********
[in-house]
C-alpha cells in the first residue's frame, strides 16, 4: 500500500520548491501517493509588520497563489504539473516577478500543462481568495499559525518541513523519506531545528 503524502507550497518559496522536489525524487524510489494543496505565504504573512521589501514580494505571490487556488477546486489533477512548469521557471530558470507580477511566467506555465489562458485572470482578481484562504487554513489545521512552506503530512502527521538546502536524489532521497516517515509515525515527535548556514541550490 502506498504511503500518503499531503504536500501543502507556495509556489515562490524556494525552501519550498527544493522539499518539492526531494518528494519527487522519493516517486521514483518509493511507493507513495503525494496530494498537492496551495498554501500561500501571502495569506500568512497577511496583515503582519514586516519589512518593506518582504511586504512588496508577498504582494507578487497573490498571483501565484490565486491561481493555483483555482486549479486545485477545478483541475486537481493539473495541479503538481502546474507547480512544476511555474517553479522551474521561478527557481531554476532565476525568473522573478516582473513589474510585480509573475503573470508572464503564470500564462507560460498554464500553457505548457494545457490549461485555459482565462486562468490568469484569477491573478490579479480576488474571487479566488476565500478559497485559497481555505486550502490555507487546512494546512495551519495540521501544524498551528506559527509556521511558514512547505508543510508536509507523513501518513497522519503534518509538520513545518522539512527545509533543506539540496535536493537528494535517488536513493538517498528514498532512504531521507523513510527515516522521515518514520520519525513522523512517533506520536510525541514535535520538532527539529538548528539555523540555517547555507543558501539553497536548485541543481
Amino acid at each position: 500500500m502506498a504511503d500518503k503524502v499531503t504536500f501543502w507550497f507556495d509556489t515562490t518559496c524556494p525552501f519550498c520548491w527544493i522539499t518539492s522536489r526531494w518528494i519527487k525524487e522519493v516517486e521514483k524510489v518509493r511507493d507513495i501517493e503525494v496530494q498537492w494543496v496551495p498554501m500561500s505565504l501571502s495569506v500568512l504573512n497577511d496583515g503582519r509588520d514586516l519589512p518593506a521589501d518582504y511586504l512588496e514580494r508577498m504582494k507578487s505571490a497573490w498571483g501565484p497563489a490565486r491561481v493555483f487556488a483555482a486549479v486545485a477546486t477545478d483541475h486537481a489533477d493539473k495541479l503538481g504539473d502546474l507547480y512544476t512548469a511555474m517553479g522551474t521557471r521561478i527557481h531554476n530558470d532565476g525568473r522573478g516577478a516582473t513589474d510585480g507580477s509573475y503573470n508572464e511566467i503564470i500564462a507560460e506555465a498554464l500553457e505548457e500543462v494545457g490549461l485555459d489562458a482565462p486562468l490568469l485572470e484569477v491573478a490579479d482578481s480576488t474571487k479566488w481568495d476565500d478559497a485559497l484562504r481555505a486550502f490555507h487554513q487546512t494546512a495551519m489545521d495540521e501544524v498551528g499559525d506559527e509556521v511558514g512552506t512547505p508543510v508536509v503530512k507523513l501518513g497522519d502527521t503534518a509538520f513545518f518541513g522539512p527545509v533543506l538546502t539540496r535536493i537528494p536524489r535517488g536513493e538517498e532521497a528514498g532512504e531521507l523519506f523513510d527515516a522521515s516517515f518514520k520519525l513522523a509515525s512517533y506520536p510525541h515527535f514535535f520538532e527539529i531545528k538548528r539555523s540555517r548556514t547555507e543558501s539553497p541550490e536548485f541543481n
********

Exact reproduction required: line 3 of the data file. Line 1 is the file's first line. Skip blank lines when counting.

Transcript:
Amino acid at each position: 500500500m502506498a504511503d500518503k503524502v499531503t504536500f501543502w507550497f507556495d509556489t515562490t518559496c524556494p525552501f519550498c520548491w527544493i522539499t518539492s522536489r526531494w518528494i519527487k525524487e522519493v516517486e521514483k524510489v518509493r511507493d507513495i501517493e503525494v496530494q498537492w494543496v496551495p498554501m500561500s505565504l501571502s495569506v500568512l504573512n497577511d496583515g503582519r509588520d514586516l519589512p518593506a521589501d518582504y511586504l512588496e514580494r508577498m504582494k507578487s505571490a497573490w498571483g501565484p497563489a490565486r491561481v493555483f487556488a483555482a486549479v486545485a477546486t477545478d483541475h486537481a489533477d493539473k495541479l503538481g504539473d502546474l507547480y512544476t512548469a511555474m517553479g522551474t521557471r521561478i527557481h531554476n530558470d532565476g525568473r522573478g516577478a516582473t513589474d510585480g507580477s509573475y503573470n508572464e511566467i503564470i500564462a507560460e506555465a498554464l500553457e505548457e500543462v494545457g490549461l485555459d489562458a482565462p486562468l490568469l485572470e484569477v491573478a490579479d482578481s480576488t474571487k479566488w481568495d476565500d478559497a485559497l484562504r481555505a486550502f490555507h487554513q487546512t494546512a495551519m489545521d495540521e501544524v498551528g499559525d506559527e509556521v511558514g512552506t512547505p508543510v508536509v503530512k507523513l501518513g497522519d502527521t503534518a509538520f513545518f518541513g522539512p527545509v533543506l538546502t539540496r535536493i537528494p536524489r535517488g536513493e538517498e532521497a528514498g532512504e531521507l523519506f523513510d527515516a522521515s516517515f518514520k520519525l513522523a509515525s512517533y506520536p510525541h515527535f514535535f520538532e527539529i531545528k538548528r539555523s540555517r548556514t547555507e543558501s539553497p541550490e536548485f541543481n